Friday, September 19, 2008

What happens when the whole economy does debt consolidation?

These bad private debts are now being consolidated into one place; the federal debt. It's like paying off a bunch of credit cards with one super loan from some credit card counseling agency. Debt consolidation.

When the federal government bails out all these banks, insurance companies, bad home loans and so forth, people say the taxpayers are picking up the tab. Actually the tab is being added to the federal deficit, rather than being picked up by taxpayers. Unless taxes increase, or increased economic activity leads to growing revenue collection, new spending and risk just gets added to the federal debt. Taxpayers are not likely to see it in next year's taxes, for instance.

What happens when this is all added to the debt? Will that debt ever need to be paid back?

Good questions.

Except for some brief periods when there was a slight federal surplus, we never even start paying off that debt.

We had federal budget surpluses one year under the Johnson administration during the 1960s, if I remember correctly, and a few years under the Clinton administration.

Both Johnson and Clinton were Democrats in the White house.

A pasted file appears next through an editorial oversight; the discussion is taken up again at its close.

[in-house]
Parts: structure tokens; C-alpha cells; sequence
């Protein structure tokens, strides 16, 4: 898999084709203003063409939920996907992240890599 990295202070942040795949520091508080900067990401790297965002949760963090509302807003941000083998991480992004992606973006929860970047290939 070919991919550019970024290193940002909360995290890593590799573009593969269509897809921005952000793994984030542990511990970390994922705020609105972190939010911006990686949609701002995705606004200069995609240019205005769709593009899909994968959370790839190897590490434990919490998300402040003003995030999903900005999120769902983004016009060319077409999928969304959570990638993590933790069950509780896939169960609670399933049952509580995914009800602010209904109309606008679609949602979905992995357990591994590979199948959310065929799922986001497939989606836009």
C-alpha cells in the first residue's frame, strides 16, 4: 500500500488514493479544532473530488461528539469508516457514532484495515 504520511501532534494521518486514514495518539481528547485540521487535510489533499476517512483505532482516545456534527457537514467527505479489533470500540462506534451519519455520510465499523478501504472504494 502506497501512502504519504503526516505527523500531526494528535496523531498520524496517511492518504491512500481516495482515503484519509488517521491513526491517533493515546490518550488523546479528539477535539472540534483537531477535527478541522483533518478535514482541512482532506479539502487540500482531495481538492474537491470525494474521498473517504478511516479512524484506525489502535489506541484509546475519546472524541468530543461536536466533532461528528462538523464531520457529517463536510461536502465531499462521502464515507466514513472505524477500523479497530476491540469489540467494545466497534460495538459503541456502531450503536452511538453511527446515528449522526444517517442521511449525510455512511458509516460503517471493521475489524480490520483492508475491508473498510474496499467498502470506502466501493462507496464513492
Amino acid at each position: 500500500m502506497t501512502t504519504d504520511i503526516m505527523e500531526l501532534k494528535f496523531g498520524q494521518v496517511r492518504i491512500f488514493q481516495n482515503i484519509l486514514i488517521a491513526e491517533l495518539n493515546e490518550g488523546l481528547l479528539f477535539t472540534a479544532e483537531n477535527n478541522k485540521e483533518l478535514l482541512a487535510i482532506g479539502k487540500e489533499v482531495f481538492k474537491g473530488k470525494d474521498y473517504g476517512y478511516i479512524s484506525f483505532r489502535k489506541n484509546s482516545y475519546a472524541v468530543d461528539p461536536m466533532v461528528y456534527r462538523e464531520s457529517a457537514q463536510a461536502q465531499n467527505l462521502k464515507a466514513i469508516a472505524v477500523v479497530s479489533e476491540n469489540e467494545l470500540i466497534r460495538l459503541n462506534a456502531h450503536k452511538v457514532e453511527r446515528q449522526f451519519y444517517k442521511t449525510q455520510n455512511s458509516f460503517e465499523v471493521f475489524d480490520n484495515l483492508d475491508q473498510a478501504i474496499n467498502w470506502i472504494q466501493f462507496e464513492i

Most years, including some years that Democrats and all years that Republicans were in the White House, during my lifetime, the debt keeps piling higher.

When Clinton ran a surplus and paid down a tiny fraction of the accumulated debt, I thought, "this is a rare and fragile situation." It didn't last long.

Now, consolidating so much of this private debt under the "one roof" of federal debt is uncharted territory. The deficit is likely to balloon even faster.

What happens when people realize that it may never be paid back?

Who knows.

Now might be a good time to try and not think about money and material wealth too much. There are other aspects to life than our culture's obsession with material wealth.

About now, right before it looks like we're falling over the precipice, Garrison Keillor from A Prairie Home Companion might transition us to "it's time for some Beebop Areebop A Rhubarb Pie." Or maybe it's catsup. Yes, catsup comes to the rescue with it's mellowing agents.

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